Appellant's arguments directed at the district court's summary judgment decisions, though he has presented them in two long briefs, are inadequate for our consideration. Appellant clearly misunderstands his burdens on summary judgment and on appeal. After defendants moved for summary judgment, attaching their declarations denying the allegations in appellant's verified complaint, the burden shifted to appellant to produce evidence tending to prove every element of each and every one of his claimssufficient evidence to require submission of every claim to the jury. See Anderson v. Liberty Lobby, Inc., 477 U.S. 242, 247-250 (1986). Because we apply the same legal standard on appeal, appellant is obligated to point us to specific evidence against specific defendants on specific claims, showing that the district court erred in granting summary judgment because there were genuine issues of material fact to be tried. See id.; see also Adler, 144 F.3d at 671-72. Summary judgment is appropriate "against a party who fails to make a showing sufficient to establish the existence of an element essential to that party's case, and on which that party will bear the burden of proof at trial." Celotex Corp. v. Catrett, 477 U.S. 317, 322 (1986). It is insufficient, both in the district court and in this court, for appellant to rely on vague generalities and conclusory assertions that he proved up his claims. See United States v. Rodriguez-Aguirre, 108 F.3d 1228, 1237 n.8 (10th Cir. 1997); Hernandez v. Starbuck, 69 F.3d 1089, 1093 (10th Cir. 1995). Despite appellant's inadequate briefing, however, we have thoroughly reviewed the record, including appellant's evidence, and we are convinced that the district court correctly granted summary judgment where appropriate, and appropriately reserved claims for trial to the extent appellant produced specific evidence to create genuine issues of material fact.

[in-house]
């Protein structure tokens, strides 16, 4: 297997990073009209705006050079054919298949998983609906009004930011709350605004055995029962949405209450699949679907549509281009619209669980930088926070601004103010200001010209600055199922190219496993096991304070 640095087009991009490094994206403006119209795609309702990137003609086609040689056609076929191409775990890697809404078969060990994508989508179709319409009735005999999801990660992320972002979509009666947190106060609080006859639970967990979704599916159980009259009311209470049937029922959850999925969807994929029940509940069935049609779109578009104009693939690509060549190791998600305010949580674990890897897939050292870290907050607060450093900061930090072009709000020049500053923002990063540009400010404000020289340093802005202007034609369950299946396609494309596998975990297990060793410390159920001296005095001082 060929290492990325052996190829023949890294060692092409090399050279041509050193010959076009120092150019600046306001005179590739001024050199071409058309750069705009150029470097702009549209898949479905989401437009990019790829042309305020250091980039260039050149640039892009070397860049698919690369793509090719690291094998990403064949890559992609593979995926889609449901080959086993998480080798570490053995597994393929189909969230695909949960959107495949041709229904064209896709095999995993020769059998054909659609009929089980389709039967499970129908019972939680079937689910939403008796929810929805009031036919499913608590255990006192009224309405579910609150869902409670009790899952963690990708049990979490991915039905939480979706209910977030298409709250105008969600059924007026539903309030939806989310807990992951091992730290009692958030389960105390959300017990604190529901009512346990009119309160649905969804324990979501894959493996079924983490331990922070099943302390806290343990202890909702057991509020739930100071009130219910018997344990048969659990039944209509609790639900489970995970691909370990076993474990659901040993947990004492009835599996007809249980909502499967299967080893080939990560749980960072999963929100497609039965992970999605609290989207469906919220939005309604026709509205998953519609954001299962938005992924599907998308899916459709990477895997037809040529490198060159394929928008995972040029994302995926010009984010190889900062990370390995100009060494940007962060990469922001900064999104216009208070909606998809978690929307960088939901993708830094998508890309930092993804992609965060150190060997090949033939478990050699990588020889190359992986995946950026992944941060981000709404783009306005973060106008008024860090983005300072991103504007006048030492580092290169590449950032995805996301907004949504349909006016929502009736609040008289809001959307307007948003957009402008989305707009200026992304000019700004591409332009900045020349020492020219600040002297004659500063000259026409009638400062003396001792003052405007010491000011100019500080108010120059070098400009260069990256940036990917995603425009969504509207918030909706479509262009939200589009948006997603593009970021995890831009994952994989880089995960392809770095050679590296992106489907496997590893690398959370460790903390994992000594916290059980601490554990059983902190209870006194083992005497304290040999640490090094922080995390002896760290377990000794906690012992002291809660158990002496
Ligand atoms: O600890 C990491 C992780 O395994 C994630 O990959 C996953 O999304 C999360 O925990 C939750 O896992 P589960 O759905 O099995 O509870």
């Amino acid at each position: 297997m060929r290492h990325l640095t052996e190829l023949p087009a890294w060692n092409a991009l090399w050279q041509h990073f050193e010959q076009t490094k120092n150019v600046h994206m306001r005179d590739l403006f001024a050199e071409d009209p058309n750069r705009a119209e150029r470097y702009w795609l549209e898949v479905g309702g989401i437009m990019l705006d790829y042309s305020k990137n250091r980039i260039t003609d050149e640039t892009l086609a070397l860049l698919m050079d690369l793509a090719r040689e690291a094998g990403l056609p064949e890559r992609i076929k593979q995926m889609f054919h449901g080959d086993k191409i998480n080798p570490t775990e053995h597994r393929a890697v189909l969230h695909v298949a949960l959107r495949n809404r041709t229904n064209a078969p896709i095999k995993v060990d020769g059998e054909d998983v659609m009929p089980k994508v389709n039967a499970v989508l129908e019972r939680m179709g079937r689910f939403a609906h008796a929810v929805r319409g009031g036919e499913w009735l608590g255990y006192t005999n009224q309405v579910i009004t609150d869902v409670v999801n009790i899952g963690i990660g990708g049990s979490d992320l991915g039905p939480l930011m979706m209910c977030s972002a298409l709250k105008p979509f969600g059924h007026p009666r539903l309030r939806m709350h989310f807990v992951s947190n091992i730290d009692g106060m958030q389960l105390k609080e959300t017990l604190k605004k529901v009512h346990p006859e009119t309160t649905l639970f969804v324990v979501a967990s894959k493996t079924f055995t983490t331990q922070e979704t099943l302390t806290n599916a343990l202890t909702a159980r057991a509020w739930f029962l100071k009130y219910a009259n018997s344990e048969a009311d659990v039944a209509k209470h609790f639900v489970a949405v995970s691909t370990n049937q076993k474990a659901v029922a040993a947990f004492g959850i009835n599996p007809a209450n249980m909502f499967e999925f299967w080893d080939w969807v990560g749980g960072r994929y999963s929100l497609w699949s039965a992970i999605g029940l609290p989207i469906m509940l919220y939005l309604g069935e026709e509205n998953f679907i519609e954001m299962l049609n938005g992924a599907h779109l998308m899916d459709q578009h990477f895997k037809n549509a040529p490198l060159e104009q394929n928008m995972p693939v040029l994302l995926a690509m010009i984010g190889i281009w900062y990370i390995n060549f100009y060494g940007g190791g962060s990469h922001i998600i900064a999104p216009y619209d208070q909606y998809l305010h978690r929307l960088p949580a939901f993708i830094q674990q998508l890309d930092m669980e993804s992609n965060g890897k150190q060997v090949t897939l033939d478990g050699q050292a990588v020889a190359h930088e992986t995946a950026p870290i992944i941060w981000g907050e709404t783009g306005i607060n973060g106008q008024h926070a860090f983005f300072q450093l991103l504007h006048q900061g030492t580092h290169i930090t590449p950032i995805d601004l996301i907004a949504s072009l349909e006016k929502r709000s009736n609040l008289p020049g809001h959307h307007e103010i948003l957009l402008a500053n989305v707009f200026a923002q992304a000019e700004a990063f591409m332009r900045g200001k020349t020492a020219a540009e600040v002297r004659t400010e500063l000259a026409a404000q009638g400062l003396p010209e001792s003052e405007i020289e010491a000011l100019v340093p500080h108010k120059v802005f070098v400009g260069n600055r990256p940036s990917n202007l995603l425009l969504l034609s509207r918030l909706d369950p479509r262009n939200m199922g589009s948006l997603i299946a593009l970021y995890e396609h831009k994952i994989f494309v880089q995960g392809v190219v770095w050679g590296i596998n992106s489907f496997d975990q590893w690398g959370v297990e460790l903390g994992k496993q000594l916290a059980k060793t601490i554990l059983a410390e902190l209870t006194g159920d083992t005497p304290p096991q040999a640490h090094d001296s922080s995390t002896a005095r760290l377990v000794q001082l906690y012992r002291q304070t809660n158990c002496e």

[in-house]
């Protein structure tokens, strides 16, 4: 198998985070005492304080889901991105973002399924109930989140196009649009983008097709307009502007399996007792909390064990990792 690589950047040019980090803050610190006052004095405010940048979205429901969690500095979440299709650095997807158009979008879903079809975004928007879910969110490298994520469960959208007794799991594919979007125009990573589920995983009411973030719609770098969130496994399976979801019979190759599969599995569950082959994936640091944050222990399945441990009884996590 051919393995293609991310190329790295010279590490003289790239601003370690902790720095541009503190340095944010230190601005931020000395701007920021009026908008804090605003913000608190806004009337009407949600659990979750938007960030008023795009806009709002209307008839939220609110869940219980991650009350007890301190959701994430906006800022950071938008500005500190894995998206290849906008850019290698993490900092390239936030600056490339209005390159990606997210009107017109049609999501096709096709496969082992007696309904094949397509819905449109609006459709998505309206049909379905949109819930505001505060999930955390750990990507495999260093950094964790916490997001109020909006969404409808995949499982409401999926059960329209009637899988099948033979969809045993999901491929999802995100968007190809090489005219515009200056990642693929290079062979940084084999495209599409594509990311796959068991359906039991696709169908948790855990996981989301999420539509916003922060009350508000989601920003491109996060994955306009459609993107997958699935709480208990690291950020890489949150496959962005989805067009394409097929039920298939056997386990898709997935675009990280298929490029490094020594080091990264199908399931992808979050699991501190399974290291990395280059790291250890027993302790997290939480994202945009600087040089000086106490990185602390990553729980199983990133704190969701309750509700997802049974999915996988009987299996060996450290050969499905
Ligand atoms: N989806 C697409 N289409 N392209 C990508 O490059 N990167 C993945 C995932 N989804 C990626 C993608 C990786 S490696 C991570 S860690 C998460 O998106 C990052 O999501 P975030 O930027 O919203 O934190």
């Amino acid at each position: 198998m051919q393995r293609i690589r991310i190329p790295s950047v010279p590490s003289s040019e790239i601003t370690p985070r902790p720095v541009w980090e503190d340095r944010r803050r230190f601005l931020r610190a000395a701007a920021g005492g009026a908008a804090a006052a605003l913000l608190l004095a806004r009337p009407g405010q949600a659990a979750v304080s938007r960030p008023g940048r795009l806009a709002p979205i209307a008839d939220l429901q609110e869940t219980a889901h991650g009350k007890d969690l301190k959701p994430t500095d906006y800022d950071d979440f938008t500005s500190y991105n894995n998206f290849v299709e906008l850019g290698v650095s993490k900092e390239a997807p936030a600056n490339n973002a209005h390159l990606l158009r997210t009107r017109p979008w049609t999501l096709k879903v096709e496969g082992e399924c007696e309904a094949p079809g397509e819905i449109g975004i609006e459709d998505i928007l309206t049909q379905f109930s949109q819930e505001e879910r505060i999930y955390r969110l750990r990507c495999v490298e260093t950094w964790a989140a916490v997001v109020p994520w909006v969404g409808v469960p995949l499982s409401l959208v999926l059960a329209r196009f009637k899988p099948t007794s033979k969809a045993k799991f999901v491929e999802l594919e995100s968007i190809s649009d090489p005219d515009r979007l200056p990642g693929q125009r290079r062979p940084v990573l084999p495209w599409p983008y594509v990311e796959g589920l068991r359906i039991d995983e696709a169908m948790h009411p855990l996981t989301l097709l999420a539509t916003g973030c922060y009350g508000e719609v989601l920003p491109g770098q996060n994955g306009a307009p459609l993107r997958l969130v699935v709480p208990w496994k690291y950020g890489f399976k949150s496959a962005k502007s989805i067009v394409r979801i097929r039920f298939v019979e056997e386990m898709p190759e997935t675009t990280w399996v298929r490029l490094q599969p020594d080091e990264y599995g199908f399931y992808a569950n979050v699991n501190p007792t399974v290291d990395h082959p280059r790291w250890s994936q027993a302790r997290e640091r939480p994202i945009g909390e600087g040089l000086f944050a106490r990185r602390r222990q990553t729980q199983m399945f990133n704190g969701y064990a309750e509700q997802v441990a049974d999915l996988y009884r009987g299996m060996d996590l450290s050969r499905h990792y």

This court must dismiss an in forma pauperis appeal if it determines that the appeal is frivolous. 28 U.S.C. § 1915(e)(2)(B)(i); see also Stafford v. United
States, 208 F.3d 1177, 1179 n.4 (10th Cir. 2000) (citing 28 U.S.C. § 1915(e)(2)(B)). An appeal is frivolous if "it lacks an arguable basis in either law or fact." Thompson v. Gibson, 289 F.3d 1218, 1222 (10th Cir. 2002). We hold that this appeal is frivolous, and therefore it is DISMISSED. This appeal counts as a strike under 28 U.S.C. § 1915(g). Appellant is reminded that he remains obligated to make partial payments to this court until the entire appellate filing fee is paid in accordance with 28 U.S.C. § 1915(b). Appellant's motion to strike appellees' answer brief and for monetary sanctions is denied. Appellant's motion for free trial transcripts is denied. The mandate shall issue forthwith.
Entered for the Court
David M. Ebel
*. This order and judgment is not binding precedent, except under the doctrines of law of the case, res judicata, and collateral estoppel. The court generally disfavors the citation of orders and judgments; nevertheless, an order and judgment may be cited under the terms and conditions of 10th Cir. R. 36.3.